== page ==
This paper considers the main features of four general psychological approaches to the analysis of environmentally sustainable behavior (rational–economic, social dilemmas, attitude–behavior models, and applied behavioral analysis), and focuses on the problems inherent in applying each approach to this issue. It also details the utility of a holistic Social–Ecological Framework that I believe is useful for analyzing environmentally sustainable behavior. This approach draws on concepts from ecological psychology such as Gibson's (1979) notion of “affordances,” and shows how such a method can account for and help us understand the limitations of traditional psychological approaches to environmentally sustainable behavior, and provides a general guiding framework for the formulation of environmental policy decisions and intervention programs.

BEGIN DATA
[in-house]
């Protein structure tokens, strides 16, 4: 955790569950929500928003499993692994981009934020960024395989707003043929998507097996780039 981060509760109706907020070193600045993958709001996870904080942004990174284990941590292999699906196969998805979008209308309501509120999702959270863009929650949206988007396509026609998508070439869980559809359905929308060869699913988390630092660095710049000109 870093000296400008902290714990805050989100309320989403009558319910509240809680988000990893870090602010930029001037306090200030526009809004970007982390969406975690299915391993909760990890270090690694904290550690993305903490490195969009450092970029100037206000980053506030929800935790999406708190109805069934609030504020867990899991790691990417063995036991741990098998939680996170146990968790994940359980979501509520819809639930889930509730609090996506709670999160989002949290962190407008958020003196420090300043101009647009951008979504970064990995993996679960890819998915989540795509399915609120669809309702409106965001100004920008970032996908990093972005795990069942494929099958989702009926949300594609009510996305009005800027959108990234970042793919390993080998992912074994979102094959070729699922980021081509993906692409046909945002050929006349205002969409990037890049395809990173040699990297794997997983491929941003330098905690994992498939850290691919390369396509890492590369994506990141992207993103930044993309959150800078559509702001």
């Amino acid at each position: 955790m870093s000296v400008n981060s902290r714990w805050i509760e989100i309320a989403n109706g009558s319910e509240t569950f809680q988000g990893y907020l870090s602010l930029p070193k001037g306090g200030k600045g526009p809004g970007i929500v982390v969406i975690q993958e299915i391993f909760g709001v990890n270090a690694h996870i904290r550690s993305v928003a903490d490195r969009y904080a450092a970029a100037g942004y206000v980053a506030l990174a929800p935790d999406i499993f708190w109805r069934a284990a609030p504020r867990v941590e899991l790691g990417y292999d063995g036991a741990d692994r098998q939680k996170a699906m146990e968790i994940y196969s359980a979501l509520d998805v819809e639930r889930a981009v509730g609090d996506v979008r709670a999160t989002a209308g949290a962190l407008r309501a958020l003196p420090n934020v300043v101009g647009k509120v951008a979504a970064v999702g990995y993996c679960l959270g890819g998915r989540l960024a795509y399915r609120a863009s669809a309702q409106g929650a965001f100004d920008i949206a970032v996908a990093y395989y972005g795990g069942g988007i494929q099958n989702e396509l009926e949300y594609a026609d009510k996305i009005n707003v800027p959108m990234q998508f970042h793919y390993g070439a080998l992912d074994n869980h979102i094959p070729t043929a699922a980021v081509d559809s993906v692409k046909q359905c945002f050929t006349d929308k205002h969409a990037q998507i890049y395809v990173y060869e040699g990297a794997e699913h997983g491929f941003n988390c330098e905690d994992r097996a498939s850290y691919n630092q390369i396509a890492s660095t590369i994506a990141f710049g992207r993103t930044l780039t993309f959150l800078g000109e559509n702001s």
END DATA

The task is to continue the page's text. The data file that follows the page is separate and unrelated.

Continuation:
Analyses of Social Issues & Public Policy – Wiley
Published: Dec 1, 2002